Penelope Fletcher married her first husband, the Reuters correspondent Charles Dimont, when she was nineteen years old. By the time she met John Mortimer ten years later, she was already the mother of three daughters, with another on the way—her eldest two had been fathered by Dimont, her third by Kenneth Harrison, and her fourth by the poet Randall Swingler, who, on finding out she was pregnant, disappeared from her life for the next seventeen years. She and John were married on August 27, 1949—the day her divorce from Dimont came through—and went on to have two more children, another girl and a boy. Although Penelope had been writing for years—her first novel, Johanna (published under the name Penelope Dimont), appeared the same year as John’s debut, Charade—wife and mother were the identities that publicly defined her throughout the 1950s and into the 1960s. She wrote a column, “Five Girls and a Boy,” for the Evening Standard which proffered advice on topics like choosing schools or organizing birthday parties.
Meanwhile, after signing a contract with The New Yorker in 1957 for six stories a year, she also provided the magazine with a “steady stream” of writing inspired by daily domestic life. She published three novels before the decade was out—A Villa in Summer (1954), The Bright Prison (1956), and Daddy’s Gone A-Hunting (1958)—as well as co-authored, with John, an account of an Italian summer sojourn en famille, With Love & Lizards (1957). To many, it appeared that Penelope had achieved the enviable work-life balance many women today are still striving for. Behind the scenes, however, things were beginning to come apart. One only needs to look to her short story, “Saturday Lunch with the Brownings,” published in The New Yorker in 1958, to catch a glimpse of the tensions that lay beneath the surface. A put-upon wife and mother, Madge Browning, struggles to appease her husband William as he’s increasingly vexed by their house full of children distracting him from his work and generally getting on his nerves. “What’s the plan?” he demands of Madge as they lie in bed together first thing in the morning. “He meant, she knew, what had she arranged for them today, this compulsory holiday; what had she provided for their entertainment, what meals, expedition, security from disturbance.” Not only does the story speak to the unfair division of labor in the home—what had she arranged to keep the children out of his hair—it also highlights another inequality: between the way William treats his biological daughter Bessie, “his darling,” whom he spoils, and her step-sisters, Madge’s daughters Melissa and Rachel, with whom he’s much less tolerant. Despite the differences between characters, circumstances and settings, like “Such a Super Evening” the year before, “Saturday Lunch with the Brownings” revealed something of the reality behind the Mortimer façade:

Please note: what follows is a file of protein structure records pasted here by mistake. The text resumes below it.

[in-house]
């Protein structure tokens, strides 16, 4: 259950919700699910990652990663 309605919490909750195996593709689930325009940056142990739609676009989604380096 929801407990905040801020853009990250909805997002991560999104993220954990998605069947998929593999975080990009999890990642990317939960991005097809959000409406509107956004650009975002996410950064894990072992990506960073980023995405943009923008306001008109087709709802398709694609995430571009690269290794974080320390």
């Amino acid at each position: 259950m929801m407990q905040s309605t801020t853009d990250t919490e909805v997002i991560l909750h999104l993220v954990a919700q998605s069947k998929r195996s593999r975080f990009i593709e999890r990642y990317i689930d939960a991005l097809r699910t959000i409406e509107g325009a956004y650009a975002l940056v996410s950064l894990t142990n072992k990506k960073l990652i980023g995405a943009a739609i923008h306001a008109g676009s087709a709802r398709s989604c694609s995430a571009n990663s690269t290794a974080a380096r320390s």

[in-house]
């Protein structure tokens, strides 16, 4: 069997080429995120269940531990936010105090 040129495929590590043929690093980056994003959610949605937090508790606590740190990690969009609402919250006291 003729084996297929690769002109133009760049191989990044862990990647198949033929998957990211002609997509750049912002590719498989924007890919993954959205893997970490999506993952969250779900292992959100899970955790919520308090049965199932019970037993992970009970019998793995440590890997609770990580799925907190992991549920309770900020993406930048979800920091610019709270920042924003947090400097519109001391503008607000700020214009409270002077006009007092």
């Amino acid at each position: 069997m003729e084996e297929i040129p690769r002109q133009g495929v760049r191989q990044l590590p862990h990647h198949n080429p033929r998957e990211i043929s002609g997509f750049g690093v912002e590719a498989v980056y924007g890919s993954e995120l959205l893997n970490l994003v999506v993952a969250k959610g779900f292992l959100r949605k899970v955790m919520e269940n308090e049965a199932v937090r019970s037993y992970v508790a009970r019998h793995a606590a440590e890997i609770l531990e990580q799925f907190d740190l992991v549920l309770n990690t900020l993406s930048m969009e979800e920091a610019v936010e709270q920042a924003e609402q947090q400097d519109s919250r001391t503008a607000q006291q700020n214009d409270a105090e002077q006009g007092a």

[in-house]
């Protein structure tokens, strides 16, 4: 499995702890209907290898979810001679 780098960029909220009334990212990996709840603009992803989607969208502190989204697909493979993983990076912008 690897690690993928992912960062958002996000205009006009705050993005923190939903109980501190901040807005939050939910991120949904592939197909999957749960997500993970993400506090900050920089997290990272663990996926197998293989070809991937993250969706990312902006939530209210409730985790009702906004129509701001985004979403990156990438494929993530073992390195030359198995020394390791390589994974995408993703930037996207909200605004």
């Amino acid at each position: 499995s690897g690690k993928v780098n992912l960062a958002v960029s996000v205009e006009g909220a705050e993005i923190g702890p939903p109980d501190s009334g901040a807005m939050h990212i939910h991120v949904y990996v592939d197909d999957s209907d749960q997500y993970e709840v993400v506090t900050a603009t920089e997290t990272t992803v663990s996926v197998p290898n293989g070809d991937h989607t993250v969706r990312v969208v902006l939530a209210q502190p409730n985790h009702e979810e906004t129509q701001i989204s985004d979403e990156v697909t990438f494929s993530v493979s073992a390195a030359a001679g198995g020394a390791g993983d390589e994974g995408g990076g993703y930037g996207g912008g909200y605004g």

If we can just get through lunch, Madge thought, we shall be all right. She beamed at him encouragingly as he picked up the carving knife and fork. It was at times like this, when they were all together and relatively peaceful, that she almost felt they might make a success of it. She had given William roots, set him at the head of a family table, given him something to work for; she had given her own children a home and a father. The picture was as clear, as static and lifeless as a Victorian print of domestic bliss. It was her ideal, doggedly worked for. That, she had told herself, the strong, wise, loving father, is William; those devoted, secure, happy children are ours; that beautiful, gentle, capable mother might, with a stretch of the imagination, be me. This is Saturday Lunch with the Brownings.
Of course, such bliss is short-lived, and by the end of the meal, the family are fighting again. Despite Madge’s rule of never arguing with William in front of the children, she explodes in fury. “You think I’d stay with you and these delinquent little bitches of yours?” William shouts in retaliation. “Get their father to keep them. Go on, go and find him. Tell him to keep the lot of you on his five pounds a week. I’m taking Bessie and I’m getting out.” As Valerie Grove perceptively observes in her biography of John, A Voyage Round John Mortimer (2007), “Penelope did more than milk their domestic life; her stories reflect how deeply and sympathetically she understood her children and how she also felt a fundamental empathy with her beleaguered, over-burdened husband.”
But these weren’t the only issues putting a strain on the Mortimers. From the mid-1950s onward, John embarked on a series of inconsequential, albeit damaging affairs, so it’s no surprise that the subject of marital infidelity preoccupied his wife’s novels during these years. While her tackling of the subject was judged masterful in A Villa in Summer, one critic describing it as “a brilliantly successful attack on one of the most challenging fortresses of fiction: the spiritual and physical relationship of married life,” The Bright Prison was deemed notably less effective. The novel, set over the course of a single weekend in the depths of winter when a couple’s marriage comes under pressure and their family’s life breaks apart, clearly draws on the “black, black time” Penelope describes in her diary: